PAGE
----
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Preventive measures: 1) Educate the public and health care personnel in basic personal hygiene medications given for bipolar disorder purchase genuine paroxetine on-line, especially transmission via unprotected coughs and sneezes symptoms 6 days before period due 40mg paroxetine with mastercard, and from hand to symptoms insulin resistance order paroxetine with a mastercard mucous membrane treatment uti generic 20 mg paroxetine. Inuenza immunization should prefer ably be coupled with immunization against pneumococcal pneumonia (see Pneumonia). A single dose sufces for those with recent exposure to inuenza A and B viruses; 2 doses more than 1 month apart are essential for children under 9. Routine immunization programs should be directed primarily towards those at greatest risk of serious complications or death (see Identi cation) and those who might spread infection (health care personnel and household contacts of high-risk persons). Immunization of children on long-term aspirin treatment is also recommended to prevent development of Reye syn drome after inuenza infection. The vaccine should be given each year before inuenza is expected in the community; timing of immunization should be based on the seasonal patterns of inuenza in different parts of the world (April to September in the southern hemisphere and rainy season in the tropics). Contraindications: Allergic hypersensitivity to egg pro tein or other vaccine components is a contraindication. Subsequent vaccines produced from other virus strains have not been clearly associated with an increased risk of Guillain-Barre. The use of these drugs should be consid ered in nonimmunized persons or groups at high risk of complications, such as residents of institutions or nursing homes for the elderly, when an appropriate vaccine is not available or as a supplement to vaccine when immediate maximal protection is desired against inuenza A infection. The drug will not interfere with the response to inuenza vaccine and should be continued throughout the epidemic. Control of patient, contacts and the immediate environment: 1) Report to local health authority: Reporting outbreaks or laboratory-conrmed cases assists disease surveillance. Re port identity of the infectious agent as determined by laboratory examination if possible, Class 1 (see Reporting). In epidemics, because of increased patient load, it would be desirable to isolate patients (especially infants and young children) believed to have inuenza by placing them in the same room (cohorting) during the initial 5–7 days of illness. Dosages are 5 mg/kg/day in 2 divided doses for ages 1–9, 100 mg twice a day above 9 years (if weight less than 45 kg, 5 mg/kg/day in 2 doses) for 2–5 days. Doses should be reduced for those over 65 or with decreased hepatic or renal function. Neuraminidase inhibitors may also be considered for the treatment of inuenza A and B. During treatment with either drug, drug-resistant viruses may emerge late in the course of treatment and be trans mitted to others; cohorting people on antiviral therapy should be considered, especially in closed populations with many high-risk individuals. Patients should be watched for bacterial complications and only then should antibiotics be administered. Surveillance by health authorities of the extent and progress of outbreaks and reporting of ndings to the community are important. Disaster implications: Aggregations of people in emergency shelters will favor outbreaks of disease if the virus is introduced. Identication—An acute febrile, self-limited, systemic vasculitis of early childhood, presumably of infectious or toxic origin. Clinically characterized by a high, spiking fever, unresponsive to antibiotics, associ ated with pronounced irritability and mood change; usually solitary and frequently unilateral nonsuppurative cervical adenopathy; bilateral non exudative bulbar conjunctival injection; an enanthem consisting of a “strawberry tongue”, injected oropharynx or dry ssured or erythematous lips; limb changes consisting of oedema, erythema or periungual/general ized desquamation; and a generalized polymorphous erythematous exan them that can be truncal or perineal and ranges from morbilliform maculopapular rash to urticarial rash or vasculitic exanthem. Typically there are 3 phases: 1) acute febrile phase of about 10 days characterized by high, spiking fever, rash, adenopathy, peripheral ery thema or oedema, conjunctivitis and enanthem; 2) subacute phase lasting about 2 weeks with thrombocytosis, desquamation, and resolution of fever; 3) lengthy convalescent phase during which clinical signs fade. According to Diagnostic Guidelines of Kawasaki Disease (Japan Kawasaki Disease Research Committee, 2002), at least 5 of the following 6 principal symptoms should be satised, although patients with 4 principal symptoms can be diagnosed when coronary aneurysm or dilatation is recognized by two-dimensional echocardiography or coronary angiography: 1) Fever persisting 5 days or more (including cases in whom the fever has subsided before the 5th day in response to treatment); 2) bilateral conjunctival congestion; 3) changes of lips and oral cavity: reddening of lips, strawberry tongue, diffuse injection of oral and pharyn geal mucosa, 4) polymorphous exanthema, 5) changes of peripheral extremities: reddening of palms and soles, indurative oedema in the initial stage, and membranous desquamation from ngertips in the convalescent stage, 6) acute nonpurulent cervical lymphadenopathy 2. Postulated to be a superantigen bacterial toxin secreted by Staphylococcus aureus or group A strepto cocci, but this has neither been conrmed nor generally accepted. Occurrence—Worldwide; most cases (around 170 000) reported from Japan, with nationwide epidemics documented in 1979, 1982 and 1986. In Japan, where the disease has been tracked since 1970, peak incidence occurred in 1984–85. Since then, the incidence rate has been steady, about 140 per 100 000 children under 5. Mode of transmission—Unknown; no rm evidence of person-to person transmission, even within families. Seasonal variation, limitation to the pediatric age group and outbreak occurrence in communities are all consistent with an infectious etiology. Control of patient, contacts and the immediate environment: 1) Report to local health authority: Clusters and epidemics should be reported immediately, Class 5 (see Reporting). Recourse to high doses of aspirin is recom mended during the acute phase, followed by low doses for at least 2 months. Epidemic measures: Investigate outbreaks and clusters to elucidate etiology and risk factors. Onset is gradual, with malaise, fever, headache, sore throat, cough, nausea, vom iting, diarrhea, myalgia and chest and abdominal pain; fever is persistent or spikes intermittently. About 80% of human infections are mild or asymptomatic; the remaining cases have severe multisystem disease. In severe cases, hypotension or shock, pleural effusion, hemor rhage, seizures, encephalopathy and oedema of the face and neck are frequent, often with albuminuria and hemoconcentration. Transient alope cia and ataxia may occur during convalescence, and eighth cranial nerve deafness occurs in 25% of patients, of whom only half recover some function after 1–3 months. The overall case-fatality rate is about 1%, up to 15% among hospitalized cases and even higher in some epidemics. The rate is particularly high among women in the third trimester of pregnancy and fetuses. Heating serum at 60°C (140°F) for 1 hour will largely inactivate the virus, and the serum can then be used to measure heat-stable substances such as electrolytes, blood urea nitrogen or creati nine. Infectious agent—Lassa virus, an arenavirus, serologically related to lymphocytic choriomeningitis, Machupo, Junn, Guanarito and Sabia viruses. Serologically related viruses of lesser virulence for laboratory hosts in Mozambique and Zimbabwe have not yet been associated with human infection or disease. Reservoir—Wild rodents; in western Africa, the multimammate mouse of the Mastomys species complex. Mode of transmission—Primarily through aerosol or direct con tact with excreta of infected rodents deposited on surfaces such as oors and beds or in food and water. Period of communicability—Person-to-person spread may theo retically occur during the acute febrile phase when virus is present in the throat. Susceptibility—All ages are susceptible; the duration of immunity following infection is unknown. Control of patient, contacts and the immediate environment: 1) Report to local health authority: Individual cases should be reported, Class 2 (see Reporting). Nosocomial transmission has occurred, and strict procedures for isola tion of body uids and excreta must be maintained. Re course to a negative pressure room and respiratory protec tion is desirable, if possible. Male patients should refrain from unprotected sexual activity until the semen has been shown to be free of virus or for 3 months. To reduce infectious exposure, laboratory tests should be kept to the minimum necessary for proper diagnosis and patient care, and only performed where full infection control measures are correctly implemented. Technicians must be alerted to the nature of the specimens and supervised to ensure application of appropriate specimen inactivation/isolation procedures. Dead bodies should be sealed in leakproof material and cremated or buried promptly in a sealed casket. Establish close surveillance of contacts as follows: body temperature checks at least 2 times daily for at least 3 weeks after last exposure. Deter mine patient’s place of residence during 3 weeks prior to onset; search for unreported or undiagnosed cases. Epidemic measures: Rodent control; adequate infection con trol and barrier nursing measures in hospitals and health facilities; availability of ribavirin; contact tracing and follow-up. Disaster implications: Mastomys may become more numer ous in homes and food storage areas and increase the risk of human exposures. International measures: Notication of source country and to receiving countries of possible exposures by infected travel lers. In Legionnaire disease, a chest X-ray may show patchy or focal areas of consolidation that may progress to bilateral involvement and ultimately to respiratory failure; the case-fatality rate has been as high as 39% in hospitalized cases; it is generally higher in those with compromised immunity.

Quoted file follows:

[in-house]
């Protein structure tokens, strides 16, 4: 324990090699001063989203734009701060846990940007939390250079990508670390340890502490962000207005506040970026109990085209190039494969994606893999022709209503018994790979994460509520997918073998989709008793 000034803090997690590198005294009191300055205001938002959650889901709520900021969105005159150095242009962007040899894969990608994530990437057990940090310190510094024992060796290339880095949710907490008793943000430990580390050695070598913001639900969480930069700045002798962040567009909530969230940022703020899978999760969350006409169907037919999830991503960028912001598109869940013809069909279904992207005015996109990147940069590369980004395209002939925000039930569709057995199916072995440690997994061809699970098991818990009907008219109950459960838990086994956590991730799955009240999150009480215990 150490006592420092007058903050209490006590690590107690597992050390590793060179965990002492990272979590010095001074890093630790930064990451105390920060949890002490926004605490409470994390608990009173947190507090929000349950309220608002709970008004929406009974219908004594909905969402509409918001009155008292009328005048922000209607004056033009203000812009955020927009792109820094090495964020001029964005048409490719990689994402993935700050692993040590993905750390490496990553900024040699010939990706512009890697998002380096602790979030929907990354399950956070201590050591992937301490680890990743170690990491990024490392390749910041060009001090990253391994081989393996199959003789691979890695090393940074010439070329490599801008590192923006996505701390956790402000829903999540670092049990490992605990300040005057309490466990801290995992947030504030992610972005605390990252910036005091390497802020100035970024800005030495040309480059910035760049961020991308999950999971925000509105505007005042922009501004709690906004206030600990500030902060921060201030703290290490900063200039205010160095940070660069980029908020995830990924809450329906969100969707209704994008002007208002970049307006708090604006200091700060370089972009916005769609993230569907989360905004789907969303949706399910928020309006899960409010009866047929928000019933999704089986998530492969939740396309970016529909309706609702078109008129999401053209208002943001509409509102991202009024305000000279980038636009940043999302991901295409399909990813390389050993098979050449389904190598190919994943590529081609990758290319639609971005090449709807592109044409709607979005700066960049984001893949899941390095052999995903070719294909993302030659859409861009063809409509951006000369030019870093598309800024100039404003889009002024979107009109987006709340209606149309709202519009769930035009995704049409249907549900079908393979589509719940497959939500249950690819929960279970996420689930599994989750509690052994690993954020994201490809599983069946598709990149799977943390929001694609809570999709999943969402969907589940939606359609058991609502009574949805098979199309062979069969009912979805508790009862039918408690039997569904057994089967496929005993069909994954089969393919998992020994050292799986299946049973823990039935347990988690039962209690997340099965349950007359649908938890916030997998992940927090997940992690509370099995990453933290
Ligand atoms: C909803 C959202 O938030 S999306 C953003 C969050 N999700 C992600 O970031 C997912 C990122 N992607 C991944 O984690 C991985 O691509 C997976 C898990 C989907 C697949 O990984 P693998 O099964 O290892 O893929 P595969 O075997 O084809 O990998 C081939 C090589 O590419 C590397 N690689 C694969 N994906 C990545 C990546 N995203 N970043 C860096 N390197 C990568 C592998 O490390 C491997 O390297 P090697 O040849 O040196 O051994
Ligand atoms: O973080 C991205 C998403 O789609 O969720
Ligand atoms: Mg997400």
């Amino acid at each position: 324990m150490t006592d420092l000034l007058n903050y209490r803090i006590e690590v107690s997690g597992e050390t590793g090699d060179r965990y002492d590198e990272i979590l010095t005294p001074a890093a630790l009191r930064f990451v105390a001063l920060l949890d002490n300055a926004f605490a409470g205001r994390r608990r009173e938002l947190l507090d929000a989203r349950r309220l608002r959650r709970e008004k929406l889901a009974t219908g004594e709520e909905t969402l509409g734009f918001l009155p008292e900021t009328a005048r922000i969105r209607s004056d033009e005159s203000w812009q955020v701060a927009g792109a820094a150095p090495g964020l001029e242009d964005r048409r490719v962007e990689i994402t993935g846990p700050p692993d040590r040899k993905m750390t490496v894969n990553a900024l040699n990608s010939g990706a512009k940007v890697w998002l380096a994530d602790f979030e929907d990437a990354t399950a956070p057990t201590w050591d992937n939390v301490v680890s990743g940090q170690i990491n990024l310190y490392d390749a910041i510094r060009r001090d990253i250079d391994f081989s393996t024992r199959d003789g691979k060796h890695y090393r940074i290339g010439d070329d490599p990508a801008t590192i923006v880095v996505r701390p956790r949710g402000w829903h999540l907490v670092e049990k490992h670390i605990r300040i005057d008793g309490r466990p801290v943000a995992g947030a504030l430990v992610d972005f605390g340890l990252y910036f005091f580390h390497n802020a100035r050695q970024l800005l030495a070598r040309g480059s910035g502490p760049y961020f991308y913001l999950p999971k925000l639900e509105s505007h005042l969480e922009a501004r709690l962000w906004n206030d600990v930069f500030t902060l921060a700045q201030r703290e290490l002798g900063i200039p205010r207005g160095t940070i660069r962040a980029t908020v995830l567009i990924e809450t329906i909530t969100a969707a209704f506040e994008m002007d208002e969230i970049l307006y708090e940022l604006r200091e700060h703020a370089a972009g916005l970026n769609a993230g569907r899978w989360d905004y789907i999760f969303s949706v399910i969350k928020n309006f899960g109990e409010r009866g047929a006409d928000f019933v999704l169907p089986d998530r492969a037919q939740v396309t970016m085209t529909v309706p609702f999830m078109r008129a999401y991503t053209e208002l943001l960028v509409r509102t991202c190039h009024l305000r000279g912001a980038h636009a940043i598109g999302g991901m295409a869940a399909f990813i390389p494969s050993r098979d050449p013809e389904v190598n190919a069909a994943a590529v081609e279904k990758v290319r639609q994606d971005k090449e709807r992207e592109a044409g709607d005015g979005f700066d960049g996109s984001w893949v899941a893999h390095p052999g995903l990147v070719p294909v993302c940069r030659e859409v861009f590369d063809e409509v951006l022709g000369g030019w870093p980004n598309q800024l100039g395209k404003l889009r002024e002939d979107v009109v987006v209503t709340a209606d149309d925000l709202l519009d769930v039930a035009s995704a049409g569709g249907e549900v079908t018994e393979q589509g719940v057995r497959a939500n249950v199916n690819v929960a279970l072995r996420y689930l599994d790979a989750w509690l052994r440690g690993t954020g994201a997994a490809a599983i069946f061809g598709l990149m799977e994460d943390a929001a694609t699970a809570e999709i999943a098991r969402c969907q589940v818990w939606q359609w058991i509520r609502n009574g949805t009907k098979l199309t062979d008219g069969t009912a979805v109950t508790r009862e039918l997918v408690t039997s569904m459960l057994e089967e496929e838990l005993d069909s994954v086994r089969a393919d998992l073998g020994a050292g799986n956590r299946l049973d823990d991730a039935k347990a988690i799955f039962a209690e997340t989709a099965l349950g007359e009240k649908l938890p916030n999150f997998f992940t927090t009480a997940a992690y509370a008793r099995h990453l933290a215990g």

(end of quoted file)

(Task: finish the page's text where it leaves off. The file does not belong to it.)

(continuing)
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Early talks on the foundation of the SGA. The meeting was held in Professor Amstutz's office at the University of Heidelberg on 19./20. June 1965. Sitting (from left) A. Maucher, Lombard, P. Routhier, P. Ramdohr, G.L. Krol; standing: A. Bernard and C. Amstutz.